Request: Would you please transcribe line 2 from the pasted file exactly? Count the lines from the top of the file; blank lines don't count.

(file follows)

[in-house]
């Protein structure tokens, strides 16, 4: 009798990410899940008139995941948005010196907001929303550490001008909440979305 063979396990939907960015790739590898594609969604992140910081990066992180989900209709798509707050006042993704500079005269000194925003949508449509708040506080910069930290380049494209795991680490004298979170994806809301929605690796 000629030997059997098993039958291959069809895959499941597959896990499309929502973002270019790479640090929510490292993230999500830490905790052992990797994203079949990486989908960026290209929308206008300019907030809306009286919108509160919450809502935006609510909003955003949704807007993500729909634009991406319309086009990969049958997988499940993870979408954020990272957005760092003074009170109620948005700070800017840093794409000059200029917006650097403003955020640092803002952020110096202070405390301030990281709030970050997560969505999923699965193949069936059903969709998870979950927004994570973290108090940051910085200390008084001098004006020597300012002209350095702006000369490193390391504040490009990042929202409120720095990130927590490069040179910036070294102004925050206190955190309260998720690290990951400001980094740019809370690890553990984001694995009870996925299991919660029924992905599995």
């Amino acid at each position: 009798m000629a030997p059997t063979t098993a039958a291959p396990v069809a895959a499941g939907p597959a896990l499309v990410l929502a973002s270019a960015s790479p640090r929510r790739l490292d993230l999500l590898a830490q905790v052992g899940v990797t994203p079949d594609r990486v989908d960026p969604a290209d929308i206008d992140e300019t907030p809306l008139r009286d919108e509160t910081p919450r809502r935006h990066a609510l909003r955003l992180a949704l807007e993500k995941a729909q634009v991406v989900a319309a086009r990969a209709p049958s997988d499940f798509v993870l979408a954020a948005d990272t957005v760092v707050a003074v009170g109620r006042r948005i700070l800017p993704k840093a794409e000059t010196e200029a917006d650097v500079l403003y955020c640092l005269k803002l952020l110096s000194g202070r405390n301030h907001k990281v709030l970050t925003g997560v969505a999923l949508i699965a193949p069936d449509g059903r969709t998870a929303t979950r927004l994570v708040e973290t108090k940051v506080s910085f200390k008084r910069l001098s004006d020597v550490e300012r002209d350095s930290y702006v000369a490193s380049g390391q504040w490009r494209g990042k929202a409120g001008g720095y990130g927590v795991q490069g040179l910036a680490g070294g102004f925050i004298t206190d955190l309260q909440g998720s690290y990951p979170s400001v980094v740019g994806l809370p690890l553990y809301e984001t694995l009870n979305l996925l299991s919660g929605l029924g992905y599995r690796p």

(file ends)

């Protein structure tokens, strides 16, 4: 009798990410899940008139995941948005010196907001929303550490001008909440979305 063979396990939907960015790739590898594609969604992140910081990066992180989900209709798509707050006042993704500079005269000194925003949508449509708040506080910069930290380049494209795991680490004298979170994806809301929605690796 000629030997059997098993039958291959069809895959499941597959896990499309929502973002270019790479640090929510490292993230999500830490905790052992990797994203079949990486989908960026290209929308206008300019907030809306009286919108509160919450809502935006609510909003955003949704807007993500729909634009991406319309086009990969049958997988499940993870979408954020990272957005760092003074009170109620948005700070800017840093794409000059200029917006650097403003955020640092803002952020110096202070405390301030990281709030970050997560969505999923699965193949069936059903969709998870979950927004994570973290108090940051910085200390008084001098004006020597300012002209350095702006000369490193390391504040490009990042929202409120720095990130927590490069040179910036070294102004925050206190955190309260998720690290990951400001980094740019809370690890553990984001694995009870996925299991919660029924992905599995």